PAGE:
If your issues don’t seem pelvis-related, however, Holland helps refer you to the right specialist, who is usually a gynecologist. But your session doesn’t end there. Detection is key to treatment, so Holland also talks about how you can perform self-checks on your body to detect any abnormalities, like redness or inflammation in your tissue. 

She even shares self-massage techniques, pelvic floor exercises that target your problem areas, and tips on how to check if your pelvic floor muscles are moving as they should.

We leave no one behind

Got a cervix? Then, everything related to cervical health is for you, and it’s important to us that you feel seen. 

Besides having clinical expertise in gender-affirming care, much of Holland’s experience includes working with transgender women, especially after vaginoplasty, as well as nonbinary people who were assigned female at birth and might be on low-dose testosterone while navigating pelvic pain, painful intercourse, or urinary symptoms.

Although medical advice related to cervical cancer is largely specific to women and cisgender women, we believe that anyone who has a cervix should participate in screenings and get the care they need and deserve in a way that feels affirming to them and their identity. Many transgender men and nonbinary individuals report barriers to cervical cancer screenings despite being at high risk, which results in them going without the support they need to catch and fight life-threatening diseases.

Your body and identity are welcome and safe here!

Fact: Your expertise is as valuable as ours

The foundation of Holland’s practice is trauma-informed care, which to her means “a purposeful and intentional ongoing process of making sure we mitigate the chance of doing harm to someone else.”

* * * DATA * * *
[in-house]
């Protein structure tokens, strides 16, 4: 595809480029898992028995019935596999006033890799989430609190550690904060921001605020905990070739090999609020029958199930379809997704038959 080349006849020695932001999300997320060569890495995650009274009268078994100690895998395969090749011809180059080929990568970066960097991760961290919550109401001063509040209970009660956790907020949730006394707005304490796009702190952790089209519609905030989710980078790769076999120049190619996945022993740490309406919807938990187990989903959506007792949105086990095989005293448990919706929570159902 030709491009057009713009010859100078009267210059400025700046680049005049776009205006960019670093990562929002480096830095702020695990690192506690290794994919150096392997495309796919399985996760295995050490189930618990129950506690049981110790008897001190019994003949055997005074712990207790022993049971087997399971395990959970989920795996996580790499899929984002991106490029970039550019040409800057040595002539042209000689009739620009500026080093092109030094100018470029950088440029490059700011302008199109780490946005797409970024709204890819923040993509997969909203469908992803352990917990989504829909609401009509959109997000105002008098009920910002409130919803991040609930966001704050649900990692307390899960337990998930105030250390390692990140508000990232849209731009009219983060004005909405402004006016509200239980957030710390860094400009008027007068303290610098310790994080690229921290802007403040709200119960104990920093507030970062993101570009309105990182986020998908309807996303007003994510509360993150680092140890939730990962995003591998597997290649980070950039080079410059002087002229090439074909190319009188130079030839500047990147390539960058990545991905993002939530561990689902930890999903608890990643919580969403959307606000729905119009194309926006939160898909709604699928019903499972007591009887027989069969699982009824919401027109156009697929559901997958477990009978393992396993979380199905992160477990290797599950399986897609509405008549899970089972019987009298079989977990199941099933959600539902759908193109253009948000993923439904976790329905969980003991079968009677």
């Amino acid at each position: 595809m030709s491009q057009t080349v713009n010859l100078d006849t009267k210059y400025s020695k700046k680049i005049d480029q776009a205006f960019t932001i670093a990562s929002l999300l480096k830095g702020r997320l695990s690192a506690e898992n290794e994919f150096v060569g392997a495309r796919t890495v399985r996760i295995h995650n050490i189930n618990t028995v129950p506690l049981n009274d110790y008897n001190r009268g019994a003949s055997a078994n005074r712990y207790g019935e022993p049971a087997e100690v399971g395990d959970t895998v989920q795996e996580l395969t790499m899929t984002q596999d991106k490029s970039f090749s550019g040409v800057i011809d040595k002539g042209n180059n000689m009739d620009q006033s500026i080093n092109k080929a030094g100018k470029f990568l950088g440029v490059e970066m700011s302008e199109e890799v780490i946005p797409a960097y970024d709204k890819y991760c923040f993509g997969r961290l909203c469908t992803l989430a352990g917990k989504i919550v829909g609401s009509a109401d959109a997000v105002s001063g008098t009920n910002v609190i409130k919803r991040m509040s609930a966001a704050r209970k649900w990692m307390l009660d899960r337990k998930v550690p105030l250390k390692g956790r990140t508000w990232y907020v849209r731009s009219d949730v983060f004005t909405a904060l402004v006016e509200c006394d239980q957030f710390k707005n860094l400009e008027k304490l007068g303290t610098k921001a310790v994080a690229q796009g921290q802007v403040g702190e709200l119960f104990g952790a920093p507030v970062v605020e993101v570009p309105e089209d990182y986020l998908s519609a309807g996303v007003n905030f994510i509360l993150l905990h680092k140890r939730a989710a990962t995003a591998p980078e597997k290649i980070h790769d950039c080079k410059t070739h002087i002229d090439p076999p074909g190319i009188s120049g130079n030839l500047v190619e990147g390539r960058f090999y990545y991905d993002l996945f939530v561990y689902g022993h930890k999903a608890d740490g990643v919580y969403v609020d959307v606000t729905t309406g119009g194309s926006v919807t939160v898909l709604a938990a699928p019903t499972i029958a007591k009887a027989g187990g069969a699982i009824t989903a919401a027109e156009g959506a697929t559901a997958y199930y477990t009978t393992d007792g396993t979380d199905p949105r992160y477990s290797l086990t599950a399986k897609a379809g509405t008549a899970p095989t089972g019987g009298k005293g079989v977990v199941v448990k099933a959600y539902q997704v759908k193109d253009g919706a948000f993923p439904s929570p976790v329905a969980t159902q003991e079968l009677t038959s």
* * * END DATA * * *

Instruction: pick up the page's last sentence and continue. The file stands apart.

Pelvic care can be triggering, sensitive, or uncomfortable for some people, so she leads with compassion, validation, and medical expertise to meet everyone where they are. Plus, Holland makes sure you feel like no question is dumb or unreasonable. 

“Something I regularly tell clients or patients is that I know a lot about the pelvic floor muscles, bones, and nerves, but I don’t know anything about what you’re experiencing. You are the expert of your own body.” 

At Care on Location, we take your expertise and match it with ours, then work together to create a plan that’ll work specifically for you.

Benefits of Telehealth for Pelvic Floor Therapy

This one is simple: “Telehealth totally removes the potential that anyone is going to touch you in any way that could not feel good to your system,” says Holland.

Our mission at Care on Location is to provide a judge-free zone that’s also respectful of your background and boundaries. We champion telehealth because it allows you to go at your own pace — then when you’re ready, we’ll take the next step together.

Care on!